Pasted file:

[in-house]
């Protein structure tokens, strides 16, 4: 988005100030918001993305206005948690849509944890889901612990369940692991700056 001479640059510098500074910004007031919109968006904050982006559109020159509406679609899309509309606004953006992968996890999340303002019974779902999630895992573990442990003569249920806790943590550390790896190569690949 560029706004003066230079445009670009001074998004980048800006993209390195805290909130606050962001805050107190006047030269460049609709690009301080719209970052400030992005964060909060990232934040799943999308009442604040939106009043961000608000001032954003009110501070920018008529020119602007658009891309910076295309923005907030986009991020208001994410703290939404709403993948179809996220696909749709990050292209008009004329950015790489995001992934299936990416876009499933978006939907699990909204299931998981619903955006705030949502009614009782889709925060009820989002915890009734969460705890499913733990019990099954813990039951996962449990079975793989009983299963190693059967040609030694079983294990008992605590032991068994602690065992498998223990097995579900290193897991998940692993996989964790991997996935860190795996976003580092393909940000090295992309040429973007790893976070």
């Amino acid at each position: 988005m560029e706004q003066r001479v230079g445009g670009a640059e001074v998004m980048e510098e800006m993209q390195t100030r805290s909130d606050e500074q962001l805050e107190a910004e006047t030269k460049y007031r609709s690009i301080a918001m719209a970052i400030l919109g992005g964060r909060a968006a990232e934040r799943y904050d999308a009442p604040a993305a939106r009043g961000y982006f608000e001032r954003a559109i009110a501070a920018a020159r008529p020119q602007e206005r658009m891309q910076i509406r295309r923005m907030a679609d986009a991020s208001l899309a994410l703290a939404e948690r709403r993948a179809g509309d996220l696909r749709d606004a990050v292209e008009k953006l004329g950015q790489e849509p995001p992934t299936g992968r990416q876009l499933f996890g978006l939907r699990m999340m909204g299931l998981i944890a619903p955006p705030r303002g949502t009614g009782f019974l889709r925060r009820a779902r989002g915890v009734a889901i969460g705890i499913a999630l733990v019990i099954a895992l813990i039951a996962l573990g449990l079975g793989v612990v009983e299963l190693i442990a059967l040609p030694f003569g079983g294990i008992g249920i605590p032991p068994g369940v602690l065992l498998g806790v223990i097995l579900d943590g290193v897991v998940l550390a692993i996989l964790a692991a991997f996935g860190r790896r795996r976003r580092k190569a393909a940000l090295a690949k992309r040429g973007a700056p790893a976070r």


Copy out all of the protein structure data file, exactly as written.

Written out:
[in-house]
């Protein structure tokens, strides 16, 4: 988005100030918001993305206005948690849509944890889901612990369940692991700056 001479640059510098500074910004007031919109968006904050982006559109020159509406679609899309509309606004953006992968996890999340303002019974779902999630895992573990442990003569249920806790943590550390790896190569690949 560029706004003066230079445009670009001074998004980048800006993209390195805290909130606050962001805050107190006047030269460049609709690009301080719209970052400030992005964060909060990232934040799943999308009442604040939106009043961000608000001032954003009110501070920018008529020119602007658009891309910076295309923005907030986009991020208001994410703290939404709403993948179809996220696909749709990050292209008009004329950015790489995001992934299936990416876009499933978006939907699990909204299931998981619903955006705030949502009614009782889709925060009820989002915890009734969460705890499913733990019990099954813990039951996962449990079975793989009983299963190693059967040609030694079983294990008992605590032991068994602690065992498998223990097995579900290193897991998940692993996989964790991997996935860190795996976003580092393909940000090295992309040429973007790893976070």
């Amino acid at each position: 988005m560029e706004q003066r001479v230079g445009g670009a640059e001074v998004m980048e510098e800006m993209q390195t100030r805290s909130d606050e500074q962001l805050e107190a910004e006047t030269k460049y007031r609709s690009i301080a918001m719209a970052i400030l919109g992005g964060r909060a968006a990232e934040r799943y904050d999308a009442p604040a993305a939106r009043g961000y982006f608000e001032r954003a559109i009110a501070a920018a020159r008529p020119q602007e206005r658009m891309q910076i509406r295309r923005m907030a679609d986009a991020s208001l899309a994410l703290a939404e948690r709403r993948a179809g509309d996220l696909r749709d606004a990050v292209e008009k953006l004329g950015q790489e849509p995001p992934t299936g992968r990416q876009l499933f996890g978006l939907r699990m999340m909204g299931l998981i944890a619903p955006p705030r303002g949502t009614g009782f019974l889709r925060r009820a779902r989002g915890v009734a889901i969460g705890i499913a999630l733990v019990i099954a895992l813990i039951a996962l573990g449990l079975g793989v612990v009983e299963l190693i442990a059967l040609p030694f003569g079983g294990i008992g249920i605590p032991p068994g369940v602690l065992l498998g806790v223990i097995l579900d943590g290193v897991v998940l550390a692993i996989l964790a692991a991997f996935g860190r790896r795996r976003r580092k190569a393909a940000l090295a690949k992309r040429g973007a700056p790893a976070r």